1:05 PM, Sep 21, 2007 • By WILLIAM KRISTOL
A Columbia student asked how he could effectively protest his university's invitation to Iranian president Mahmoud Ahmadinejad to speak Monday. My first response was to suggest petitions, e-mails to President Bollinger and the university trustees, letters to the student paper, peaceful protest, and the like. All these are fine. But then I had a second thought. There might be one form of protest that would be effective both in showing appropriate disgust for the Iranian regime, and in shaming the Columbia administration: A total student boycott of Ahmadinejad's speech. Let the Iranian president (and the Columbia president) look out on, and speak to, a sea of empty seats on Monday.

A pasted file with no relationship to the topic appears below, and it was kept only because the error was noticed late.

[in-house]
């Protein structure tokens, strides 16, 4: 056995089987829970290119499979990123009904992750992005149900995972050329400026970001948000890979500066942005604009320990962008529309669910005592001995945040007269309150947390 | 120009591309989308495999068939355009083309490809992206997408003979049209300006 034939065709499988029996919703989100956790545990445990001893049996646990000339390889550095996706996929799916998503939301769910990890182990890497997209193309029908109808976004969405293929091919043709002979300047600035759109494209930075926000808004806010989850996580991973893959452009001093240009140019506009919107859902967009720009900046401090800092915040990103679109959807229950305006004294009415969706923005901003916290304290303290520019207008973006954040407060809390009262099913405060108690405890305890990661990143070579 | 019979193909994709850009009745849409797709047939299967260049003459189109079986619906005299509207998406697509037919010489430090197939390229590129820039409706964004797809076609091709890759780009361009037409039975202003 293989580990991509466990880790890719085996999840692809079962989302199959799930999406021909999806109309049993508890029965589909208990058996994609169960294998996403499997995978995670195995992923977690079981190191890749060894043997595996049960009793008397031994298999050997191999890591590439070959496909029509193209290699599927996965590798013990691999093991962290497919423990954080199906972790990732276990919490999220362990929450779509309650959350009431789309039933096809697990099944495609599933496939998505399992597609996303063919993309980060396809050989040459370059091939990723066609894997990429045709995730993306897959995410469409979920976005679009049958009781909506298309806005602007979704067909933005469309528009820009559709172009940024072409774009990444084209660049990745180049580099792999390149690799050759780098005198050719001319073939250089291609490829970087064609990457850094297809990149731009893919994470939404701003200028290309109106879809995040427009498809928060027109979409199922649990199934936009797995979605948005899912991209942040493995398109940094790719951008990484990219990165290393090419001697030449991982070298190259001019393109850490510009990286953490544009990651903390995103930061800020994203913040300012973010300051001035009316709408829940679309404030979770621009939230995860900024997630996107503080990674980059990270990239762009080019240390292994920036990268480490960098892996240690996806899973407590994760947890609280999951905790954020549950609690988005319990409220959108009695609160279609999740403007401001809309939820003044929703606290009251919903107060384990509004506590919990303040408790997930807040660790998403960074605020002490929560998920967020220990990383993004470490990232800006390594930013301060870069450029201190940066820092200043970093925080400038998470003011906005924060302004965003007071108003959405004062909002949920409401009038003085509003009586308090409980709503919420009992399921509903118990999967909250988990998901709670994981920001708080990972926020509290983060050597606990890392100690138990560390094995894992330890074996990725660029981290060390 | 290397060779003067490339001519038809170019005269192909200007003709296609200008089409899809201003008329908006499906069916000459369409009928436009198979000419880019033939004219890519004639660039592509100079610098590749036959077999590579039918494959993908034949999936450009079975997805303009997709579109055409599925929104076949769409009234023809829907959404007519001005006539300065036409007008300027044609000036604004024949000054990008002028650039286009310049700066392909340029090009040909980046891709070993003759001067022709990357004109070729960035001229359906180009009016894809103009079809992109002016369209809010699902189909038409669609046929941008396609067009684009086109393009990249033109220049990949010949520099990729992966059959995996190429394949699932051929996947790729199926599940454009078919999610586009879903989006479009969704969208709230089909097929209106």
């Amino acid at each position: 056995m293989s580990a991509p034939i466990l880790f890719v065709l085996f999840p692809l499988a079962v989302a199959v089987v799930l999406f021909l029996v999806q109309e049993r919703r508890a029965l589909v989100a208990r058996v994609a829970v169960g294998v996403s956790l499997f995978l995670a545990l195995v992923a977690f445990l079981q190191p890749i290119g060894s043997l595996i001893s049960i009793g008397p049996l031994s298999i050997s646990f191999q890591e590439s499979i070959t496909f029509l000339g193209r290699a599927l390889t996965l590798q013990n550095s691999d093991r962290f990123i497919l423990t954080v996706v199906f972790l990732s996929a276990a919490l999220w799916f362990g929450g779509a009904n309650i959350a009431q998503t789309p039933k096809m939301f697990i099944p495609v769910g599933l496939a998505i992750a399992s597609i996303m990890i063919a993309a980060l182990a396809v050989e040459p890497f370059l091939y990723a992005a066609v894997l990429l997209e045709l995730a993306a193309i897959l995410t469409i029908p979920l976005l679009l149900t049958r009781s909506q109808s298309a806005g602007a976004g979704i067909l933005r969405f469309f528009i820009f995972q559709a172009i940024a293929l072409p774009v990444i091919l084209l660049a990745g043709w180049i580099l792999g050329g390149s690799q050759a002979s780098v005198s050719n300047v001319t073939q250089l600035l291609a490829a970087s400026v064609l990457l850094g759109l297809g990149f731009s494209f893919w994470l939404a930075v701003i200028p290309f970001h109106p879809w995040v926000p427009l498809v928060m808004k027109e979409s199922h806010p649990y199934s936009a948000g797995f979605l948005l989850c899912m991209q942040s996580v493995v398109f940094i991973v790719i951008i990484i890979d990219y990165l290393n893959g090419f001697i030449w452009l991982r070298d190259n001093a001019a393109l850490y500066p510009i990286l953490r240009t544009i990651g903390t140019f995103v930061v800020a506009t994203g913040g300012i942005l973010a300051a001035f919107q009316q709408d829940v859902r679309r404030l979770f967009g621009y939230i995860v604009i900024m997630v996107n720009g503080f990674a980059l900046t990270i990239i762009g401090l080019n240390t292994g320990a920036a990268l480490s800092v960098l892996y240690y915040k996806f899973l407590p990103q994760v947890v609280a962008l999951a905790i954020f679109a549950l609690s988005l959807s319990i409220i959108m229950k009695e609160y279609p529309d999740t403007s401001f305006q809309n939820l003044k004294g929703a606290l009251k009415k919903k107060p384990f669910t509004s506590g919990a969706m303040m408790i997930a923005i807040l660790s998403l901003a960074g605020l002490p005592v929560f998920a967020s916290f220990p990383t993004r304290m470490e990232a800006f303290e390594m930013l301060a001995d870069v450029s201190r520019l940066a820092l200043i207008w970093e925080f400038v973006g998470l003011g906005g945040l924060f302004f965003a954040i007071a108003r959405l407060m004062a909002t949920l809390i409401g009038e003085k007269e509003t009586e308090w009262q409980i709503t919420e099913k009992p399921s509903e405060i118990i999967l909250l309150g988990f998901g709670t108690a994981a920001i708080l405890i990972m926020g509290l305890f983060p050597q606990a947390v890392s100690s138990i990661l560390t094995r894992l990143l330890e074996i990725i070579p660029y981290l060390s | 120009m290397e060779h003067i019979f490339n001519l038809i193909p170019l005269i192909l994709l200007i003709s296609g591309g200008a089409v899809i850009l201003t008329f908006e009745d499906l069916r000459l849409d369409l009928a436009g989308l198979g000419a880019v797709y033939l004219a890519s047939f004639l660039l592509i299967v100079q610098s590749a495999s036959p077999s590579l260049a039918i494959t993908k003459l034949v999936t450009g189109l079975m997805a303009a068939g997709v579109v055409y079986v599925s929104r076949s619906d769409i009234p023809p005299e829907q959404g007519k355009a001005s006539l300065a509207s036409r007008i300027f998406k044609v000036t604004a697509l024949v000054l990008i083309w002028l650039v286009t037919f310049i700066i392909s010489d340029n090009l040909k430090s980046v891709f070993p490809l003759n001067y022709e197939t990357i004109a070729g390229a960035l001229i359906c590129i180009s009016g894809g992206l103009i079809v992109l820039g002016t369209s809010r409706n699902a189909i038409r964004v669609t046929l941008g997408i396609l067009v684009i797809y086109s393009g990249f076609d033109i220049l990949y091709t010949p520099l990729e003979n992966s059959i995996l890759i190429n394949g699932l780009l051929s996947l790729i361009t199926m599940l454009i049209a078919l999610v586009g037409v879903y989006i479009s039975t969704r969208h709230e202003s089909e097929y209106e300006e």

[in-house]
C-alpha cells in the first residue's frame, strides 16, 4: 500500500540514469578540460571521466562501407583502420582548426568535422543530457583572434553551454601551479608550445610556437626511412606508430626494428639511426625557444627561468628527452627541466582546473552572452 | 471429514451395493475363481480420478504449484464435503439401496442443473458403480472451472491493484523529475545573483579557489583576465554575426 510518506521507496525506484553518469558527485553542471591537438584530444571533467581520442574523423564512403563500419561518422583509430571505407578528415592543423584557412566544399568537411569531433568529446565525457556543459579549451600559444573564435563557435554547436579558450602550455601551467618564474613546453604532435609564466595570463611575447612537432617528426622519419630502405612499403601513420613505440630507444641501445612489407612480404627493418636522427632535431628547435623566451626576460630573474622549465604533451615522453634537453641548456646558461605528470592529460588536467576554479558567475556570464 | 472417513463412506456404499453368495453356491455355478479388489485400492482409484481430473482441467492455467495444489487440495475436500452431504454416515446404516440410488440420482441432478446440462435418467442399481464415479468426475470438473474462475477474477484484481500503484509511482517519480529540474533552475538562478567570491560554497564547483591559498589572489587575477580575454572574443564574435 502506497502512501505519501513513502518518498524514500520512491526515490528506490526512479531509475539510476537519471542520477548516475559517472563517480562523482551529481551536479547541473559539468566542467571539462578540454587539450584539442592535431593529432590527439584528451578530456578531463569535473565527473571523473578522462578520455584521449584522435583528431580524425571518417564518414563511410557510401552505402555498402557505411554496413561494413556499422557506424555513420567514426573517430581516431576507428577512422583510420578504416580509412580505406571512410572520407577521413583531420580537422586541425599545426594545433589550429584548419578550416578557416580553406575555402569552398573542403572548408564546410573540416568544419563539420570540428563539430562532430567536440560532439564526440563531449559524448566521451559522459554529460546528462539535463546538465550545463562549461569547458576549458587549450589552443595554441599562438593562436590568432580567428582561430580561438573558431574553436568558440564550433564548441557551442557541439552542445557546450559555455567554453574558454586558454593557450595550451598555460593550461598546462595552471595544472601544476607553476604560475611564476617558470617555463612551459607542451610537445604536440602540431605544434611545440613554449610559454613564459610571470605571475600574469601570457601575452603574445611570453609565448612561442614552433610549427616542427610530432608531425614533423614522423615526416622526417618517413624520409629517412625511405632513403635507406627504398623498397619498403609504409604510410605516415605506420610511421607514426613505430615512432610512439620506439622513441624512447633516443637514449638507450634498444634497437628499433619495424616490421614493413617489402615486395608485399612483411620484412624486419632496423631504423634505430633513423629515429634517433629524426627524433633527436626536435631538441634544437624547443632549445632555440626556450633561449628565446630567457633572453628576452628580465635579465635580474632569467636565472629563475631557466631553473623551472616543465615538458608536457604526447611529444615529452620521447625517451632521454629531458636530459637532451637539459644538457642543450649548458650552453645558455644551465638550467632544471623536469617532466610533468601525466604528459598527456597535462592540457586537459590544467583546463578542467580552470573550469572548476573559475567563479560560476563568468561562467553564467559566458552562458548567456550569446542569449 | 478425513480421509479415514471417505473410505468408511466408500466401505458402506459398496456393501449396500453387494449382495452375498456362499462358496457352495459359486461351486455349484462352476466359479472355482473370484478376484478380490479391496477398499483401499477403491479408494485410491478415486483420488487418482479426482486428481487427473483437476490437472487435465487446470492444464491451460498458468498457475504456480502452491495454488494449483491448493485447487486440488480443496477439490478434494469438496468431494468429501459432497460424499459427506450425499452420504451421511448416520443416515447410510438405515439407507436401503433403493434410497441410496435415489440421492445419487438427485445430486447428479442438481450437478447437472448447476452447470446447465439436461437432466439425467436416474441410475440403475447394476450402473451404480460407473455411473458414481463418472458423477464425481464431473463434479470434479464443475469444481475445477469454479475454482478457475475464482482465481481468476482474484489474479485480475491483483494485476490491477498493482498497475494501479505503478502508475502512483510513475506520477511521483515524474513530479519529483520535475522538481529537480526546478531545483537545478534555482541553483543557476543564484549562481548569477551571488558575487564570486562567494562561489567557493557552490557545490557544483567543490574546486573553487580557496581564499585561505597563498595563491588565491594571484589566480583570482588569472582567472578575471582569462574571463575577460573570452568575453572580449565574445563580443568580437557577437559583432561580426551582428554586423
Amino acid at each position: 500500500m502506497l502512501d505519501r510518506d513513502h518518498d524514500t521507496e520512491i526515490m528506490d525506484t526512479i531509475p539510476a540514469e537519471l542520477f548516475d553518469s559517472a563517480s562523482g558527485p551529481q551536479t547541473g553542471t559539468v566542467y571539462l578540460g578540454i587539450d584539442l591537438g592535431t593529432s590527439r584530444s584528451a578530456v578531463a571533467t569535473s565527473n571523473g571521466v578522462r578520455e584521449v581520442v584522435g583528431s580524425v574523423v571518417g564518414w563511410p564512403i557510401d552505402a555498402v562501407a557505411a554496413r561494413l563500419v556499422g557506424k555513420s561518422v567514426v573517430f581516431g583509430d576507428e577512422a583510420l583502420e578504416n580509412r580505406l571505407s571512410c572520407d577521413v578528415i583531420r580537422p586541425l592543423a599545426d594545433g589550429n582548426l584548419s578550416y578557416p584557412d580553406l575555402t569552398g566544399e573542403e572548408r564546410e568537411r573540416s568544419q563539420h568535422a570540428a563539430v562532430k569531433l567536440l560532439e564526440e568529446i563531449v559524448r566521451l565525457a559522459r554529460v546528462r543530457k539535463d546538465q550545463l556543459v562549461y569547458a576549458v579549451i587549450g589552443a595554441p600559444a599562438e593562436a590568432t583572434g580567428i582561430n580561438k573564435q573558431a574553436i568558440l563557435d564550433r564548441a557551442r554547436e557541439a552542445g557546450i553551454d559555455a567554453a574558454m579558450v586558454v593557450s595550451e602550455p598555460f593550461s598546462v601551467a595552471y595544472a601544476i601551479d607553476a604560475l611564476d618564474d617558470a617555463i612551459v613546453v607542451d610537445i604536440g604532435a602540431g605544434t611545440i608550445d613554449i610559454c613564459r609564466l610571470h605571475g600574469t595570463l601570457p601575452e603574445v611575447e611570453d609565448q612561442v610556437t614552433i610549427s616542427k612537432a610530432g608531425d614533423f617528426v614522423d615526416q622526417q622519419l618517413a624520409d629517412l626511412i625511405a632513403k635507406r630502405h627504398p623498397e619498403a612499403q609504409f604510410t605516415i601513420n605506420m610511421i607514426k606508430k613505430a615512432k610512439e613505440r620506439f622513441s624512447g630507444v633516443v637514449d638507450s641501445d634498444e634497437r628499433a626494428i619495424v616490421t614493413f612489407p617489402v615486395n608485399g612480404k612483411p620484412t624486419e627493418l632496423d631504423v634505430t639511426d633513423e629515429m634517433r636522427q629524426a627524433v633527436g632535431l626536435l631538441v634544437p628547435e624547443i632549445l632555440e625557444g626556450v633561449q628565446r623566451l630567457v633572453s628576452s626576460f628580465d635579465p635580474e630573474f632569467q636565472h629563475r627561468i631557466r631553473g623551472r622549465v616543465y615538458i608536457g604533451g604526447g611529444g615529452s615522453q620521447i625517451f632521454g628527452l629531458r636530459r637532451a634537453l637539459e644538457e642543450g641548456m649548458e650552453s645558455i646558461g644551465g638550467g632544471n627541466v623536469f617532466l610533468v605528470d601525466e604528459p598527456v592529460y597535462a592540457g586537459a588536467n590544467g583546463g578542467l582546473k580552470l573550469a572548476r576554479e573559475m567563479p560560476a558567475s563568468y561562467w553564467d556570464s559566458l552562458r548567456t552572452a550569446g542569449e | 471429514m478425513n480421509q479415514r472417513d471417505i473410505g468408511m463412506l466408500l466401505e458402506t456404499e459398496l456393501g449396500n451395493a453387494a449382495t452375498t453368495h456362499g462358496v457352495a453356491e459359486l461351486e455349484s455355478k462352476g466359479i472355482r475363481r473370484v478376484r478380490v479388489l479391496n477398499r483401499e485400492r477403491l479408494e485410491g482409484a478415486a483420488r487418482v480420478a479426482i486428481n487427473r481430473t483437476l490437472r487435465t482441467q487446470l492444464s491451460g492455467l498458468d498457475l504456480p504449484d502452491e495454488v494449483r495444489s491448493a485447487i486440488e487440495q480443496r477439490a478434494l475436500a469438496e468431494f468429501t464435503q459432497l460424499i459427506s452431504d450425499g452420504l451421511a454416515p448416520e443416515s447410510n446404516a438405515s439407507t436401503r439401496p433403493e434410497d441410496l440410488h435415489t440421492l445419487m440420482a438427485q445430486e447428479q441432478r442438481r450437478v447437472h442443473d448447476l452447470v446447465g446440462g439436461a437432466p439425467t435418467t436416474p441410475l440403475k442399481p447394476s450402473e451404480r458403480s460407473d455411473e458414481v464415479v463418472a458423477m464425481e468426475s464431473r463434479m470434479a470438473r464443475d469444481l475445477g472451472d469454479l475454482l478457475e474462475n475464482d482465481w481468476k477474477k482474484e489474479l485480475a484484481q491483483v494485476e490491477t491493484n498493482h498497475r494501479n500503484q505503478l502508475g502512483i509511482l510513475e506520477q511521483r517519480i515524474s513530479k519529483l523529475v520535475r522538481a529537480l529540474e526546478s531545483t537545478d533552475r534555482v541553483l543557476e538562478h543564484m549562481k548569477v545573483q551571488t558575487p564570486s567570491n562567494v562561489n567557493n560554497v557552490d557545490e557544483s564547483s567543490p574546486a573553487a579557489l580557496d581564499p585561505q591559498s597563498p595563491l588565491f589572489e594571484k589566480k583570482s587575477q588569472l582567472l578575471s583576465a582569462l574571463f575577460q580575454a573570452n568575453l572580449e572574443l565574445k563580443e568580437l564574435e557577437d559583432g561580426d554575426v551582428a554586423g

The rationale for a student boycott is simple: The Iranian government is directly involved in killing and wounding American soldiers in Iraq. As a gesture of elementary solidarity with those serving our nation in the military--young men and women, many of them their exact contemporaries--Columbia students should refuse to dignify Ahmadinejad's talk by attending it. Needless to say, Columbia faculty and administrators shouldn't attend either. Some of them will. But this is a chance for the 9/11 generation to show a decency and a sense of honor that some of their elders lack. After all, this is not primarily about Ahmadinejad. Dealing with his regime is mostly a task for our government. This is about us. Columbia students have a chance to shame their elders, redeem the good name of their institution, and make many Americans proud. I urge them to take it.